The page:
Absolutely! While these books would undoubtedly enhance the experience for someone planning to visit the locations described, they are also crafted in a way that allows for immersive reading. For example, “Sweet Salone” appeals to both cooks and armchair travelers, and “Queer Footprints” provides beautifully illustrated maps for those who might like to daydream their way through London’s queer history.

Where can these books be purchased?

The text mentions that the books are available from various publishers like Icon Books, Canongate, Pluto Press, Bradt Guides, and Quadrille. While specific purchasing details are not provided, it’s a safe bet that they can be found in major bookstores, both physical and online.

Are these books recent publications?

Yes, the books are part of the October 2023 edition of National Geographic Traveller (UK), implying they are recent or timely additions to the travel literature landscape.

Can I get these books if I’m not in the UK?

The article states that National Geographic Traveller (UK) magazine is available in select international territories. While it doesn’t specifically mention the availability of the books outside the UK, major publishers often offer international shipping or digital versions for global readers.

How are the books priced?

The prices for the books range from £14.99 to £30. The costs reflect the type of content offered, whether it’s an in-depth guide to a specific region, a social commentary, or a book filled with glossy photographs and recipes.

Are there any books that focus on nature and wildlife?

Yes, “The Slow Travel Guide to North East Scotland” touches upon the world’s most northerly population of bottlenose dolphins, and “Karakalpakstan” delves into the destination’s fragile ecology and wildlife.

Do any of these books have a culinary focus?

Yes, “Sweet Salone” by Chef Maria Bradford is a food and travel book that celebrates Sierra Leonean cuisine. It’s perfect for those who are as passionate about food as they are about travel.

Are there illustrated maps in any of the books?

“Queer Footprints” comes with beautifully illustrated maps to guide you through different routes across London, aiding in both a physical and historical exploration of the city’s LGBTQ+ community.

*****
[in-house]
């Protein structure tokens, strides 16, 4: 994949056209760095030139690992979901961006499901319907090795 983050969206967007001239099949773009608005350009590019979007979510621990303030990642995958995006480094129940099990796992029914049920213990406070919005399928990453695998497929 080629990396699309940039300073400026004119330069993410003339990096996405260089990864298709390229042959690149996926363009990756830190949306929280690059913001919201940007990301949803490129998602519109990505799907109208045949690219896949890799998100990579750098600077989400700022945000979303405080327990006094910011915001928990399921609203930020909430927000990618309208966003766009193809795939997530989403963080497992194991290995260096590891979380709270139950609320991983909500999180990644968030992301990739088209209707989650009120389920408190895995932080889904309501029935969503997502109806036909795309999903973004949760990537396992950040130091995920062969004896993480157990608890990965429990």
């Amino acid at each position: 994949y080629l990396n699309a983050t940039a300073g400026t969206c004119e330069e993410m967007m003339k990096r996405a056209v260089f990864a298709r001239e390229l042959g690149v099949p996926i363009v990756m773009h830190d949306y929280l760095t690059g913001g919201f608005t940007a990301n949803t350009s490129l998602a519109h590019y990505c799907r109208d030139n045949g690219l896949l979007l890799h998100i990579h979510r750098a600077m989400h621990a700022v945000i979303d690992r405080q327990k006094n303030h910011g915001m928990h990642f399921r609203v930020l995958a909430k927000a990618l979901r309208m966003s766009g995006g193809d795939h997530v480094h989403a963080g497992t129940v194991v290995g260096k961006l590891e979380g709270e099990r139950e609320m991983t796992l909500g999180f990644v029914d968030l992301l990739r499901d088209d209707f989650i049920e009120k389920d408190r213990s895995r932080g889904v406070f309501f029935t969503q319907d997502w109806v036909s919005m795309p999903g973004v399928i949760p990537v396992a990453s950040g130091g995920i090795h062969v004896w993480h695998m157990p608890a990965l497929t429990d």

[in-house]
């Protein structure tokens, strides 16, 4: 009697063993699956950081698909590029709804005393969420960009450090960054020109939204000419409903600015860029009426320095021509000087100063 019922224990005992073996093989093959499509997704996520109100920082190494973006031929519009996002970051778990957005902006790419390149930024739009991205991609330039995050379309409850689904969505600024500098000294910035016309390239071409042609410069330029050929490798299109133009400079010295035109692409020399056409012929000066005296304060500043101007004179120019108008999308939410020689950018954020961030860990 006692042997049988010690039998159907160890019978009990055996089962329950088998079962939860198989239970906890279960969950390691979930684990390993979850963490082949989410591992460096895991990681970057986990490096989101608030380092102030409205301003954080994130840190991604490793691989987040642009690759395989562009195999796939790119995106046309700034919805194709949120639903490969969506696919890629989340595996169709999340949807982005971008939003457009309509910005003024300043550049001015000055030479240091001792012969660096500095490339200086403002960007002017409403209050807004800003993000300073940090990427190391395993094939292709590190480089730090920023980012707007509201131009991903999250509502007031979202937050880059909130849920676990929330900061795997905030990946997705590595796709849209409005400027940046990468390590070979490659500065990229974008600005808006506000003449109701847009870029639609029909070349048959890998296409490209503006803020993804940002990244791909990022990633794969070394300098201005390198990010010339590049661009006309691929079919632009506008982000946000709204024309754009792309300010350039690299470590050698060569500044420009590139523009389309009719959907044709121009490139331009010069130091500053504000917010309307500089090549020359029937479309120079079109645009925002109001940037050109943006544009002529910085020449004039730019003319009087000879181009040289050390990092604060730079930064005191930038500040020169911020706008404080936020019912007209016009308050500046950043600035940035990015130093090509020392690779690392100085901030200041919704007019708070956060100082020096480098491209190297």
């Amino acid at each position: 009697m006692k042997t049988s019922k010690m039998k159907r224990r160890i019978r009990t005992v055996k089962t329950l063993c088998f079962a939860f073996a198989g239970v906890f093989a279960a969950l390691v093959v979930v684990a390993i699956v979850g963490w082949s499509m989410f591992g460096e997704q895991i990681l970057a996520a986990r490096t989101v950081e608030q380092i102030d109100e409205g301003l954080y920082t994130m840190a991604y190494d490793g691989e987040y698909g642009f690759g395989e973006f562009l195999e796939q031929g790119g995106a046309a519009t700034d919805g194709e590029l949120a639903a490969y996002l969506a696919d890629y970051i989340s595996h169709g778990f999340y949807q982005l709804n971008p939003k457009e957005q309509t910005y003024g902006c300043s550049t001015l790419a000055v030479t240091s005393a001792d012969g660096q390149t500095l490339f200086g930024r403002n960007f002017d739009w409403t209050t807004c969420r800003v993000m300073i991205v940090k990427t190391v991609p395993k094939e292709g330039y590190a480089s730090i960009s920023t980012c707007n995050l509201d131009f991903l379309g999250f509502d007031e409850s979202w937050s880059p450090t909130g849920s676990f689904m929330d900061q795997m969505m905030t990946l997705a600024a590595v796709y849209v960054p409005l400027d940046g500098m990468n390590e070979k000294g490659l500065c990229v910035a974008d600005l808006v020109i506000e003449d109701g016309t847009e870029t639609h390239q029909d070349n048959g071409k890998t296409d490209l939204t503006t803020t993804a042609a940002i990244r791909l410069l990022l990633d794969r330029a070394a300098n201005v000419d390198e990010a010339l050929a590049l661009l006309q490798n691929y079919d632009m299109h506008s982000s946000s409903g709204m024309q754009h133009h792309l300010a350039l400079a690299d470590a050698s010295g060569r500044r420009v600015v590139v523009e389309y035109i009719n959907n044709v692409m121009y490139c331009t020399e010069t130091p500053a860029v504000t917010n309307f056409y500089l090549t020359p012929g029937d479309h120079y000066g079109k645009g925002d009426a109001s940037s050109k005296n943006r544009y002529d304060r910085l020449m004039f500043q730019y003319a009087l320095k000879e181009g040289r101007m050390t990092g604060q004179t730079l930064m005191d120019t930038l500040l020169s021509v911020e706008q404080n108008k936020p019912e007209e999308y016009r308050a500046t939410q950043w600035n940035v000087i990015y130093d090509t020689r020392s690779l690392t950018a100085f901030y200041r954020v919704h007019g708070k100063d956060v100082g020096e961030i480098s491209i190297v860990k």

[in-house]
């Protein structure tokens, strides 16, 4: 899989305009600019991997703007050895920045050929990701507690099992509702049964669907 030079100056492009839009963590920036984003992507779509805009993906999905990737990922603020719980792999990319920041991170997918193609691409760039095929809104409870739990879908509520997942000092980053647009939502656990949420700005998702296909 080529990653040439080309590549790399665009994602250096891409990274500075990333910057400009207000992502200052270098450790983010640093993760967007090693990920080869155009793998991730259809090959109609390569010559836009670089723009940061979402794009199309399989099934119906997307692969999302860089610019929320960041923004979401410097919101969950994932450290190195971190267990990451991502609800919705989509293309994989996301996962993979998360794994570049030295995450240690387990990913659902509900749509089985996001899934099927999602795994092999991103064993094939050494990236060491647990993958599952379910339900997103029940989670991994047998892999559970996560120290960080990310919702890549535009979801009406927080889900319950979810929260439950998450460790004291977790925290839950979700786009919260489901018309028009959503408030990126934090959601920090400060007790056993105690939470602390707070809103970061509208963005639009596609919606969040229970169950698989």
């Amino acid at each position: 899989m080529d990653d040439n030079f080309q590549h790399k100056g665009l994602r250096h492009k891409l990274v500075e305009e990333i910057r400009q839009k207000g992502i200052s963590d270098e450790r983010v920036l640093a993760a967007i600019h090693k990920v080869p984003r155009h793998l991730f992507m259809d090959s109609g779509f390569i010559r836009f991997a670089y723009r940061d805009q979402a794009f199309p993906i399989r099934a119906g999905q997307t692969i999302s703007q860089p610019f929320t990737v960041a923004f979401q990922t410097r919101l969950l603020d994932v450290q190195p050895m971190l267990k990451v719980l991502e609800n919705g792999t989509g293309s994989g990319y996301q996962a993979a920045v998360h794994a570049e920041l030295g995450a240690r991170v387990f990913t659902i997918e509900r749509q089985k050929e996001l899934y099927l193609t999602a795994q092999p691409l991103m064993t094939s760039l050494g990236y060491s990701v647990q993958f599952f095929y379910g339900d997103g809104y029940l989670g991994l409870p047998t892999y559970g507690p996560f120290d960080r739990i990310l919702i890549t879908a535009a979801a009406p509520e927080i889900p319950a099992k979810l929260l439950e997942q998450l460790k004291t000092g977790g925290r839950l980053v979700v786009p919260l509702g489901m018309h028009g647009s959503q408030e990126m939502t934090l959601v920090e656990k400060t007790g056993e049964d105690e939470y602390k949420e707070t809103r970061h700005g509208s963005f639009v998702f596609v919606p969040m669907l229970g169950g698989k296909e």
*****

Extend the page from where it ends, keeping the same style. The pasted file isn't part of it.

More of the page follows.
More about Travel Books

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10 comments

JennyTheExplorer September 5, 2023 - 6:26 am

Wow, this list is lit! Never knew bout the Wool Road or the Cotton Road. History just got a whole lot cooler haha.

Reply
AstroAmy September 5, 2023 - 8:05 am

Karakalpakstan and stargazing? I’m listening… Or should i say reading? LOL.

Reply
TrevorTalks September 5, 2023 - 10:54 am

The Black Ghosts one sounds pretty intense. Would love to read abt Africans makin’ their way in China. Culture clash or culture fusion, can’t wait to find out.

Reply
ChillChris September 5, 2023 - 12:49 pm

slow travel guide to Scotland sounds like my kinda vibe. slow tourism’s the future, man.

Reply
FoodieFred September 5, 2023 - 12:56 pm

Sweet Salone’s catching my eye. A book that combines travel and food? Count me in, guys!

Reply
TeaTimeTina September 5, 2023 - 2:04 pm

Maps in the Queer Footprints? This just went from a want to a NEED.

Reply
QueerAndHere September 5, 2023 - 9:07 pm

Yass, finally a guide that covers London’s queer history. Take my money already, Dan Glass.

Reply
BookWormBilly September 5, 2023 - 10:24 pm

These are not just travel books, they’re like passports to another world. And the prices aren’t that bad either. Adding all of em to my TBR list.

Reply
Nerd4Nature September 5, 2023 - 11:40 pm

Whoa, didn’t know Moray has the world’s most northern bottlenose dolphins. Thats so freakin’ awesome. Scotland, here I come.

Reply
GlobalGina September 6, 2023 - 12:25 am

I just hope these are available internationally. Dying to get my hands on a couple of these.

Reply